It works magnificently when I wear no make at all, or just tinted moisturiser, (apply your moisturiser before Nanoblur) but generally speaking, I use it with liquid foundation, and like this: I apply a moisturising physical sunscreen (such as Aspect Hydra Shield) and let it fully sink in. Then I apply my CC cream or liquid foundation, with my fingers or Beauty Blender, patting it on gently, letting it fully sink in. Finally, I very gently and lightly (so as to avoid slipping and balling) pat Nanoblur onto the areas I want to soften. I do not rub it in. Ever.

Nanoblur

There is also MAC’s Prep + Prime Line Filler, which will please those who felt their original Prep + Prime product wasn’t perhaps gutsy enough. Just like the fellas above, it works to camouflage and soften lines, but having some primer qualities as well as a filling ones, (yelly note: this is NOT A PRIMER, it’s for spot line softening only, the small tube gives a hint as to how much you should be using) it offers more when it comes to keeping makeup in place, for longer, and in a more flawless fashion, on/around/under the Prep + Prime Line Filler.

I have dry, not oily or pore-visible skin, so I can’t tell you how it works on those issues, but what I can tell you is that I’m a Leo and prefer lattes over cappuccinos. Also I can tell you, of slightly more relevance, that this tiny tube’s contents does great things for filling out my smile lines (it’s been a fun life) and forehead crinkles (but also a deeply thoughtful one.)

MAC-Prep-+-Prime-Instant-Line-Filler

 

The bottom line:

– These are not primers. They are basically velvety little spac fillers.
– Dab onto your face, do not rub.
– Generally they are to be applied AFTER your foundation, (exception: Clarins Instant Smooth works underneath makeup beautifully) and just onto the precise areas you want to soften/blur/look like your 10-yr old self.
– They’re great for touch-ups during the day, or a freshen up after work/before your hot date at Hog’s Breath Cafe.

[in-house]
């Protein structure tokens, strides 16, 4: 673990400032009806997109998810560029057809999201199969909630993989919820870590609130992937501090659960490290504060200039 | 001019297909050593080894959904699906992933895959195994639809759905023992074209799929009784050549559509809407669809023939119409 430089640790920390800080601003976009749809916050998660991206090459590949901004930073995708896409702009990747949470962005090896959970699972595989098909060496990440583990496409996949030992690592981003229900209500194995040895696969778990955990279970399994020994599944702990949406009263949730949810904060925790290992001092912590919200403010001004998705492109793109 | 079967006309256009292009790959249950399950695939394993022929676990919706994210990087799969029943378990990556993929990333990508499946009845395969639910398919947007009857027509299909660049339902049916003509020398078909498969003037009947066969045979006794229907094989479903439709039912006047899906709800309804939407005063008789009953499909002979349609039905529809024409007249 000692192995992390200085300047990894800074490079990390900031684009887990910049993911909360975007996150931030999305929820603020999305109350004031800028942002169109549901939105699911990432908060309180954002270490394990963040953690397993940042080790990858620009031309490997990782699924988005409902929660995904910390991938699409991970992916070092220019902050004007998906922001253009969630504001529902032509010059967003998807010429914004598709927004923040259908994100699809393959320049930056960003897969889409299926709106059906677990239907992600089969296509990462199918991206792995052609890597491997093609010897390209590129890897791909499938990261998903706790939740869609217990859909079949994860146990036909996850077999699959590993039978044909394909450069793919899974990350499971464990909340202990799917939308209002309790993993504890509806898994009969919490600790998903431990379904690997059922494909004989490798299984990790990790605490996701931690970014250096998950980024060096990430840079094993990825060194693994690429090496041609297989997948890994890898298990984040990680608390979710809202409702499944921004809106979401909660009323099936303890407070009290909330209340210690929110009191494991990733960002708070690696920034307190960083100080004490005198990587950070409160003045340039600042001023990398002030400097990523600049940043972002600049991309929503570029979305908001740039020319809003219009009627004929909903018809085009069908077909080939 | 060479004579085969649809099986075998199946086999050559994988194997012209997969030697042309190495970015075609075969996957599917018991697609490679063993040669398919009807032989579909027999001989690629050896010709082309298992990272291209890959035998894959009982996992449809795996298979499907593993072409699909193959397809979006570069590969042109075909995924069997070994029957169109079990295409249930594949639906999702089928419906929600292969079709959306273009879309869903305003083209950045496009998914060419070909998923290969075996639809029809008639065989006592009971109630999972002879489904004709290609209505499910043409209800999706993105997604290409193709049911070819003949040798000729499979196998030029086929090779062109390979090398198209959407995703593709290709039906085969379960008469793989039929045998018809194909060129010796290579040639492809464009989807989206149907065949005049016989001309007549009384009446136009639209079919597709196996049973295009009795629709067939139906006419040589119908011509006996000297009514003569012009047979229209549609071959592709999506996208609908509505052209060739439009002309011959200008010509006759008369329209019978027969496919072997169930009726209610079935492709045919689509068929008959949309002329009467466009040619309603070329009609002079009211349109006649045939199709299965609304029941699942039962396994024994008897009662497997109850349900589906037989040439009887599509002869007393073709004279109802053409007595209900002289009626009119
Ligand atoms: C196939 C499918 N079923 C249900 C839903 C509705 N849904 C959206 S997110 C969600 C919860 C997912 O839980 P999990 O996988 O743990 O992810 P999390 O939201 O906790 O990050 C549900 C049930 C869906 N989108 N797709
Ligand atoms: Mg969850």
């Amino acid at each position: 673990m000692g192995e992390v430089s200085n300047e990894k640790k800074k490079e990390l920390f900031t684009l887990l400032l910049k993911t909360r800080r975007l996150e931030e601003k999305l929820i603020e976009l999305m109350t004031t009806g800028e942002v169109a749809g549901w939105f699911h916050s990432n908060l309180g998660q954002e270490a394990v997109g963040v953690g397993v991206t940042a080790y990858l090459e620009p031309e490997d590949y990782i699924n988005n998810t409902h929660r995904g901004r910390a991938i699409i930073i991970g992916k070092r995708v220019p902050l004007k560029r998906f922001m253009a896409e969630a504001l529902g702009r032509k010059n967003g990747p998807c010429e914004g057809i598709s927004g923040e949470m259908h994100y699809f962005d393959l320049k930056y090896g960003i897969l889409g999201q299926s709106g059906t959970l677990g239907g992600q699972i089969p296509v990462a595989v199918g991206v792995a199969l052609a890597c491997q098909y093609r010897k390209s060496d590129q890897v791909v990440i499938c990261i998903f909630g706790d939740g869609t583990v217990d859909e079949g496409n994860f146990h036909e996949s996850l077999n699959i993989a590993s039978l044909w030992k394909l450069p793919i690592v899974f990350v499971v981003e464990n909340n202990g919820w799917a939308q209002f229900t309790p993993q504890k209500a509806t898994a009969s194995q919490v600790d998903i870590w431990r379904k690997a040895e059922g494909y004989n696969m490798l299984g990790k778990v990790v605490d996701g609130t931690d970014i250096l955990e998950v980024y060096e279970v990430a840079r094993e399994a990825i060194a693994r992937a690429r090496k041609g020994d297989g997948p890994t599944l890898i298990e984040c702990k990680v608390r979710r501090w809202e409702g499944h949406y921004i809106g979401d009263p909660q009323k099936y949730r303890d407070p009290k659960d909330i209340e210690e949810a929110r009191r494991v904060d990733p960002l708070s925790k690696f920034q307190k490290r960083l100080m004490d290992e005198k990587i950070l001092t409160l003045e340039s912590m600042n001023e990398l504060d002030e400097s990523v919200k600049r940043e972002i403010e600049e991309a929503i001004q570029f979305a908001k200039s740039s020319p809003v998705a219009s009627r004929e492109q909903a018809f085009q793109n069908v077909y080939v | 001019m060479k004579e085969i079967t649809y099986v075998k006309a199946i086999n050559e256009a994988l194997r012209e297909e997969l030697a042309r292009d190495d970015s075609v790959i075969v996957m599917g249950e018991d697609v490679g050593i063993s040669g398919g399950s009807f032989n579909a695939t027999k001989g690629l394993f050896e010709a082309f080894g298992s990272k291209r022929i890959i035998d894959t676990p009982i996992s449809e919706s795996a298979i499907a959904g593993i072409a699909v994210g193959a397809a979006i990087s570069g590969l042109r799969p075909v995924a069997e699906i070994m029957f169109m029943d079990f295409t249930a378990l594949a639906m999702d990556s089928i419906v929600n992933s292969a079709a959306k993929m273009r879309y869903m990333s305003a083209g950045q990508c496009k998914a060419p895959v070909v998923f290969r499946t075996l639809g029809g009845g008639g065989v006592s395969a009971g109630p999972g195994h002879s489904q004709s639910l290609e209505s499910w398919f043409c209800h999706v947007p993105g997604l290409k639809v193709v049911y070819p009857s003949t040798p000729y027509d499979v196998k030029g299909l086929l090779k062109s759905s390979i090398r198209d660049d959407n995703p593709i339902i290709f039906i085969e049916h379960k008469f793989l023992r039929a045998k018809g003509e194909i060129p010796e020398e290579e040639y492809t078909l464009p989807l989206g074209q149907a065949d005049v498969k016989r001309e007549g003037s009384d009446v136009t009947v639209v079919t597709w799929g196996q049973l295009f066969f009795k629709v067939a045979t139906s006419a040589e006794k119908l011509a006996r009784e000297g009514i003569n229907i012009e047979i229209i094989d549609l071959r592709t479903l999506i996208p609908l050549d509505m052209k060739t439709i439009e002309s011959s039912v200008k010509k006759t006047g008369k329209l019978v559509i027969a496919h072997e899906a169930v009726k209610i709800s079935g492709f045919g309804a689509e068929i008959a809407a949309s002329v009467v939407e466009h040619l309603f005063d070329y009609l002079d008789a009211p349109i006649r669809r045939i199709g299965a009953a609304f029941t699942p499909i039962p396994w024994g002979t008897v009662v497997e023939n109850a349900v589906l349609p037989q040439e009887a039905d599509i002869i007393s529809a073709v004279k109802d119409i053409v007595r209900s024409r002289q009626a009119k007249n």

– Do not spread onto Cruskits and eat as a snack.

The REAL bottom line:

Thank you all so, so much for your enthusiasm and excitement regarding my forthcoming skin care line. You blew my socks off, and that’s saying something because I was wearing thigh-high lace-up boots.

 

Responses to this drivel: 15 Comments
28
Aug

Why I’ve switched from chemical to physical sunscreen.

You can’t speak to any dermatologist or beauty editor without them mentioning (“becoming hysterical and evangelical”) about how important sun protection is.

I am not exempt. Use it daily! Take it all the way down to your boobs! Re-apply! Use enough to actually get the SPF worth! No, your makeup’s token SPF 12 is not enough to protect you! Don’t eat it! And so on.

One of my biggest rules has been to apply your sunscreen (chemical, broad spectrum) on clean skin, underneath all your other skin care and makeup.

I WOULD HEREBY LIKE TO ANNOUNCE I NO LONGER DO THIS AND THERE IS EVIDENCE TO SUGGEST YOU MIGHT LIKE TO ALSO CHANGE TACK.

Not because any of the sunscreens I used are ineffective or did me wrong, but I now use a physical sunscreen, and I apply it after my serum and face cream, and underneath my foundation or BB Cream.

This change came about after researching chemical Vs physical sun protection, and a wonderfully engaging chat with a very intelligent and knowledgable skin care expert I’ve enlisted to get rid of my pigmentation (more on that and her, soon).

And so, I now use broad spectrum physical sunscreen on my face/neck/chest every single day. To prevent burning. To stop sun damage. Premature ageing. And halt that bastard, pigmentation, in its tracks. Also, it allows me to bypass all of that re-application shit (unless I wet my face or sweat) that is so tricky with chemical sunscreens and wearing makeup. I will often use a BB cream or foundation with chemical sunscreens on top of this, that is to say, I am not making a stand against them, but for my primary sun protection on the face and chest? Physical sunscreen.